AMH protein expression is present in non-atretic preantral and small antral follicles of postnatal ovaries (Baarends et al., 1995; Hirobe et al., 1992). Once a follicle develops to a more advanced stage and becomes FSH sensitive, AMH protein expression is lost (Durlinger et al., 2002b). As expected, both adult (8 weeks) and prepubertal (postnatal day 12) WT ovaries showed positive staining for AMH protein in primary, secondary and early antral follicles (only present in 8 week old WT ovary) (Fig. 4A, B). Expression was not evident in primordial follicles (Fig. 4A inset) or corpora lutea (Fig. 4A). Although there was immunoreactivity for AMH in some secondary follicles in Inha−/− ovaries, staining patterns were variable with many 2–4 layered secondary or large multilayered follicles that had either totally lost expression of AMH or lost it with the exception of the cell layer closest to the oocyte (Fig. 4C,D). Similar to the WT ovary, positive staining for AMH was also evident in the early primary follicles of Inha−/− ovaries (Fig. 4E), and although AMH expression is not detected in WT primordial follicles (Durlinger et al., 2002b), the occasional primordial follicle located at periphery of the Inha−/−stained positive. We hypothesize that these follicles represent a population of primordial follicles that have more advanced granulosa cells and are probably in transition. Consistent with the early loss of AMH protein expression in Inha−/− ovaries, transcript levels of Amh were also significantly reduced in comparison to WT ovaries (Fig. 4F).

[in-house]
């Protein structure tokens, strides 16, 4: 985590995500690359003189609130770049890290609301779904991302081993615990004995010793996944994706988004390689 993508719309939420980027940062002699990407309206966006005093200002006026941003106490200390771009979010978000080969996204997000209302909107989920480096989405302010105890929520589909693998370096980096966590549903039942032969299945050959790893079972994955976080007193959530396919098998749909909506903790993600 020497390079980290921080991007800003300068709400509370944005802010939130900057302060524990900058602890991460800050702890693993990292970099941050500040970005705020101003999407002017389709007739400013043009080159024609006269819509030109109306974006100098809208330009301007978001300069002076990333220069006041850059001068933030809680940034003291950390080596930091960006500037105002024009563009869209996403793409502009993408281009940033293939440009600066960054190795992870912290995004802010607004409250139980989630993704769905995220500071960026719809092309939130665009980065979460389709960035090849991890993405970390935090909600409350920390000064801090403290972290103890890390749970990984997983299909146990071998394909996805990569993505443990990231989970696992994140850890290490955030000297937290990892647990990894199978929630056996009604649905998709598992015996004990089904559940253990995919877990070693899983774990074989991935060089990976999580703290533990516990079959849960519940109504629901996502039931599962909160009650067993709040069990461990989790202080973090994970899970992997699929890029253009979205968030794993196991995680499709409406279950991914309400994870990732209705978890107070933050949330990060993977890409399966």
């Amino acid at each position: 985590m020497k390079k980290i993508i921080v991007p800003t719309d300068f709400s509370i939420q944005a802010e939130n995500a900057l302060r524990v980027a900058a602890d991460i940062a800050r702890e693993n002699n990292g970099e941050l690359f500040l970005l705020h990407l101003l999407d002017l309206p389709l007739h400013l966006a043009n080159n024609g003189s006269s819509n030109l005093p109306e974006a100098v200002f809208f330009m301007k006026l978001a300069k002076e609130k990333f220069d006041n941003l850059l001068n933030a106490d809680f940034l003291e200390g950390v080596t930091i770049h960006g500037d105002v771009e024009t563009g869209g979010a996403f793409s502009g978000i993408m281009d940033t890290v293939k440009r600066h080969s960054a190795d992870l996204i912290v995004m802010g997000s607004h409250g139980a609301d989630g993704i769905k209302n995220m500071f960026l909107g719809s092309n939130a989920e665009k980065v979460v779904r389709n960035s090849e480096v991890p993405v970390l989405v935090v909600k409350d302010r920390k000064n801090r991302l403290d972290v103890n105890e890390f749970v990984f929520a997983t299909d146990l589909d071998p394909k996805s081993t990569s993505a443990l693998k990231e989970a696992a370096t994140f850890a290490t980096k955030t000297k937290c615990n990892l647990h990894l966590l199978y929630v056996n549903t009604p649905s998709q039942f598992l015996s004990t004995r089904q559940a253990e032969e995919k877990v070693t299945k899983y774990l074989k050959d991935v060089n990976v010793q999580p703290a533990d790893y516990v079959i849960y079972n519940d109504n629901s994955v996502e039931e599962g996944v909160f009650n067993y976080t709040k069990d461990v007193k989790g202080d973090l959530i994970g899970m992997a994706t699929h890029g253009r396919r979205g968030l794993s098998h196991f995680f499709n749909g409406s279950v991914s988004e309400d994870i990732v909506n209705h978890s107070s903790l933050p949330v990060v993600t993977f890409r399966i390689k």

During early folliculogenesis, oocyte and granulosa cell proliferation occurs in a synchronous manner and is dependent upon locally produced growth factors such as GDF9, BMP15 and KITL. When viewed at high magnification, it became evident that many of the follicles in Inha−/− ovaries had lost this synchronous relationship. There were many small oocytes (20-30μm) contained in abnormally large follicles (Fig. 5B, C). These small oocytes enclosed in these large Inha−/− secondary follicles were comparable in size to those of WT primary follicles. Graphical representation of oocyte diameter vs. follicle diameter further reiterated the loss of synchronous oocyte-follicle growth in Inha−/− ovaries (Fig. 5D) at postnatal day 12, that remained unchanged at postnatal day 6 (Supplementary Fig. 1). Investigation into the expression of factors known to be involved in oocyte growth and development revealed that the expression of Gdf9 was significantly increased in Inha−/− ovaries whilst Bmp15 and Kitl were significantly reduced (Fig. 5D-E). These results suggest that the loss of synchronous growth between germ and somatic cells in Inha−/− follicles may be due to changes in the expression of growth factors that maintain synchronous oocyte-granulosa cell development.